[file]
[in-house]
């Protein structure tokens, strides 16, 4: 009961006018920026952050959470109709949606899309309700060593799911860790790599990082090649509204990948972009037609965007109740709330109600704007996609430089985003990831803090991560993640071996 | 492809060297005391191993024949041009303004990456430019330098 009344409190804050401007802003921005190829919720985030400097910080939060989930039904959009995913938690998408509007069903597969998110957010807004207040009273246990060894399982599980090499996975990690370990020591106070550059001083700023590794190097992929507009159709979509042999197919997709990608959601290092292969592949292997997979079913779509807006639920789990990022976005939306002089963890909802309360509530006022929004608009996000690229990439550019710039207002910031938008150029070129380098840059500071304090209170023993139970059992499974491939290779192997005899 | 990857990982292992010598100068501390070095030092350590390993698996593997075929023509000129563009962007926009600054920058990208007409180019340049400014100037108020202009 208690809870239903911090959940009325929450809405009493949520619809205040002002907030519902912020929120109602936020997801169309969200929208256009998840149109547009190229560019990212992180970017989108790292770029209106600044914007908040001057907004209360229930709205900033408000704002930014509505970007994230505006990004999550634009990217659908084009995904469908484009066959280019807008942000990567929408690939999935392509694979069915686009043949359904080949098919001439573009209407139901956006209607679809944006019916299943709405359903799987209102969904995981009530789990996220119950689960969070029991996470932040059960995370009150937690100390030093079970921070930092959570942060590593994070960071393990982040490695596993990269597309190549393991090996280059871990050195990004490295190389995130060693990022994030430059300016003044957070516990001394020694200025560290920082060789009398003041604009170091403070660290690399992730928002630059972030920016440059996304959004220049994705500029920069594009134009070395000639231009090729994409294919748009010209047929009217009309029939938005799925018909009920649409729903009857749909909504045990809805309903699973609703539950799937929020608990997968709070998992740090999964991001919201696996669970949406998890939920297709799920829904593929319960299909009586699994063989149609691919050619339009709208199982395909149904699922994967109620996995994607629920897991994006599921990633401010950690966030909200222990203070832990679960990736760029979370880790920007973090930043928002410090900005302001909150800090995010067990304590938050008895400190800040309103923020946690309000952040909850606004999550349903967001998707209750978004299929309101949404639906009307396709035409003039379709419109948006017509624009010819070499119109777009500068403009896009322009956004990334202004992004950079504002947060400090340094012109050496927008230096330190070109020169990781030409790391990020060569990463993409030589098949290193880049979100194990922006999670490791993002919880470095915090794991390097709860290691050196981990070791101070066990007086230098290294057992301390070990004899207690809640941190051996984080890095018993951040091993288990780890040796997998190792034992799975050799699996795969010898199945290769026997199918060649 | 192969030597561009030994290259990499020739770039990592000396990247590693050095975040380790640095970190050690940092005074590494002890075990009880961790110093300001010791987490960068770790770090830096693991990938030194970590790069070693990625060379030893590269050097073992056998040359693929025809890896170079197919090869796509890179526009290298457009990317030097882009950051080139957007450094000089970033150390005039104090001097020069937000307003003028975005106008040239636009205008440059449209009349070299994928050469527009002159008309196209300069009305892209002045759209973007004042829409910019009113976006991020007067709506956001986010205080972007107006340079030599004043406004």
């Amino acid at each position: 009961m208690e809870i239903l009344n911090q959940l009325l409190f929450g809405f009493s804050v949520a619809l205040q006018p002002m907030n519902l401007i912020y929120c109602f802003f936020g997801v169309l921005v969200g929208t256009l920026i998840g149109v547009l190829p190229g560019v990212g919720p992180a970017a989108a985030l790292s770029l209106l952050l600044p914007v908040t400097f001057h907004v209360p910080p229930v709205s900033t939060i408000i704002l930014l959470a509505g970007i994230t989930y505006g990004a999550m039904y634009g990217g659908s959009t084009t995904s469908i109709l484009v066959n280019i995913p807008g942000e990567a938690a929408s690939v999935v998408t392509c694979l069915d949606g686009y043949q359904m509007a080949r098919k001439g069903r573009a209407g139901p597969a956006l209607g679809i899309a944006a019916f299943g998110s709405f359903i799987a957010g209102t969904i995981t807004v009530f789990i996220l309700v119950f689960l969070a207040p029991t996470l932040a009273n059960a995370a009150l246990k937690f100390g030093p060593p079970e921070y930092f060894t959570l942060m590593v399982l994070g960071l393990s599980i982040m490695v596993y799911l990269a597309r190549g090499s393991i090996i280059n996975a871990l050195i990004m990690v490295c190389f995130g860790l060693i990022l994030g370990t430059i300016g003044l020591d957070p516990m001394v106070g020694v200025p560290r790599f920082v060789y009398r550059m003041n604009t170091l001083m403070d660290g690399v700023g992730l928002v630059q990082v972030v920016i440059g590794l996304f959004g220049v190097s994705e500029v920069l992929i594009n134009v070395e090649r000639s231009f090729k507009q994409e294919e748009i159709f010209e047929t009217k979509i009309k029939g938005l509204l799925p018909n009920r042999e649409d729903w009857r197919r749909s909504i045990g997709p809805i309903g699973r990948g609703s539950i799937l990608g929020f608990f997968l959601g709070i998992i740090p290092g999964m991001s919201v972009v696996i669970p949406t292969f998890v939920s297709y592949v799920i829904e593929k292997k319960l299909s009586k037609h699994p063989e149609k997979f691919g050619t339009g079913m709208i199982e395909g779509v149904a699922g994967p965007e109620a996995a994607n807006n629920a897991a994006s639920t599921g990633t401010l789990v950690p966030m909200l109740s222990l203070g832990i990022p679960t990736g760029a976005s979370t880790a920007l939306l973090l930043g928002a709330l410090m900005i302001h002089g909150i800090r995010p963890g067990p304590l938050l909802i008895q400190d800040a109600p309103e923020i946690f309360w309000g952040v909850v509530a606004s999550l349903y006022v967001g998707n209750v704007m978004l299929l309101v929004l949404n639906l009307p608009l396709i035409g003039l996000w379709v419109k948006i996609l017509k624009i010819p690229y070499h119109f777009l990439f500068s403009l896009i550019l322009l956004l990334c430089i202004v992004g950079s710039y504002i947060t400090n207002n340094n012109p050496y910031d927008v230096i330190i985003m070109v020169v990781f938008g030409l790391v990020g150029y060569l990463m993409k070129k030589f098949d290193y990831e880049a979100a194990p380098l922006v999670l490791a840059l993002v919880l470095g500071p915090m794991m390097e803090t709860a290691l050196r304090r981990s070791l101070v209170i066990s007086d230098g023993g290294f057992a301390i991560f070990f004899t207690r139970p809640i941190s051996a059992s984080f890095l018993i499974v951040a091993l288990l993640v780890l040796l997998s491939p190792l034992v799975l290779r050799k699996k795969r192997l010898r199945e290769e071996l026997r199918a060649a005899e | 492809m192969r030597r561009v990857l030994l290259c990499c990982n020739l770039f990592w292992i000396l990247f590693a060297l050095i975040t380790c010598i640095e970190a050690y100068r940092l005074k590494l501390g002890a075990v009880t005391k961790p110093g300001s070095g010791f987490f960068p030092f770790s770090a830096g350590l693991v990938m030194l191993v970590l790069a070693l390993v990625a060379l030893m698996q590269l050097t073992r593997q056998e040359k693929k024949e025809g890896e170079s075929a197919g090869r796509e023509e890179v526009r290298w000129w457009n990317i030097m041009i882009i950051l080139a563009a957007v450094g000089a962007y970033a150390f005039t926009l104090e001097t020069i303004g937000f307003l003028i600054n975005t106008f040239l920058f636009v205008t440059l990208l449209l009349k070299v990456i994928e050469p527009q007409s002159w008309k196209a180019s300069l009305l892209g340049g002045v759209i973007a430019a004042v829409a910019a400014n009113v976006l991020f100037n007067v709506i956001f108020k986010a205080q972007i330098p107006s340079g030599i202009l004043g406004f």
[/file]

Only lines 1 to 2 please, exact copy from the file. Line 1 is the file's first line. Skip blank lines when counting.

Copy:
[in-house]
């Protein structure tokens, strides 16, 4: 009961006018920026952050959470109709949606899309309700060593799911860790790599990082090649509204990948972009037609965007109740709330109600704007996609430089985003990831803090991560993640071996 | 492809060297005391191993024949041009303004990456430019330098 009344409190804050401007802003921005190829919720985030400097910080939060989930039904959009995913938690998408509007069903597969998110957010807004207040009273246990060894399982599980090499996975990690370990020591106070550059001083700023590794190097992929507009159709979509042999197919997709990608959601290092292969592949292997997979079913779509807006639920789990990022976005939306002089963890909802309360509530006022929004608009996000690229990439550019710039207002910031938008150029070129380098840059500071304090209170023993139970059992499974491939290779192997005899 | 990857990982292992010598100068501390070095030092350590390993698996593997075929023509000129563009962007926009600054920058990208007409180019340049400014100037108020202009 208690809870239903911090959940009325929450809405009493949520619809205040002002907030519902912020929120109602936020997801169309969200929208256009998840149109547009190229560019990212992180970017989108790292770029209106600044914007908040001057907004209360229930709205900033408000704002930014509505970007994230505006990004999550634009990217659908084009995904469908484009066959280019807008942000990567929408690939999935392509694979069915686009043949359904080949098919001439573009209407139901956006209607679809944006019916299943709405359903799987209102969904995981009530789990996220119950689960969070029991996470932040059960995370009150937690100390030093079970921070930092959570942060590593994070960071393990982040490695596993990269597309190549393991090996280059871990050195990004490295190389995130060693990022994030430059300016003044957070516990001394020694200025560290920082060789009398003041604009170091403070660290690399992730928002630059972030920016440059996304959004220049994705500029920069594009134009070395000639231009090729994409294919748009010209047929009217009309029939938005799925018909009920649409729903009857749909909504045990809805309903699973609703539950799937929020608990997968709070998992740090999964991001919201696996669970949406998890939920297709799920829904593929319960299909009586699994063989149609691919050619339009709208199982395909149904699922994967109620996995994607629920897991994006599921990633401010950690966030909200222990203070832990679960990736760029979370880790920007973090930043928002410090900005302001909150800090995010067990304590938050008895400190800040309103923020946690309000952040909850606004999550349903967001998707209750978004299929309101949404639906009307396709035409003039379709419109948006017509624009010819070499119109777009500068403009896009322009956004990334202004992004950079504002947060400090340094012109050496927008230096330190070109020169990781030409790391990020060569990463993409030589098949290193880049979100194990922006999670490791993002919880470095915090794991390097709860290691050196981990070791101070066990007086230098290294057992301390070990004899207690809640941190051996984080890095018993951040091993288990780890040796997998190792034992799975050799699996795969010898199945290769026997199918060649 | 192969030597561009030994290259990499020739770039990592000396990247590693050095975040380790640095970190050690940092005074590494002890075990009880961790110093300001010791987490960068770790770090830096693991990938030194970590790069070693990625060379030893590269050097073992056998040359693929025809890896170079197919090869796509890179526009290298457009990317030097882009950051080139957007450094000089970033150390005039104090001097020069937000307003003028975005106008040239636009205008440059449209009349070299994928050469527009002159008309196209300069009305892209002045759209973007004042829409910019009113976006991020007067709506956001986010205080972007107006340079030599004043406004």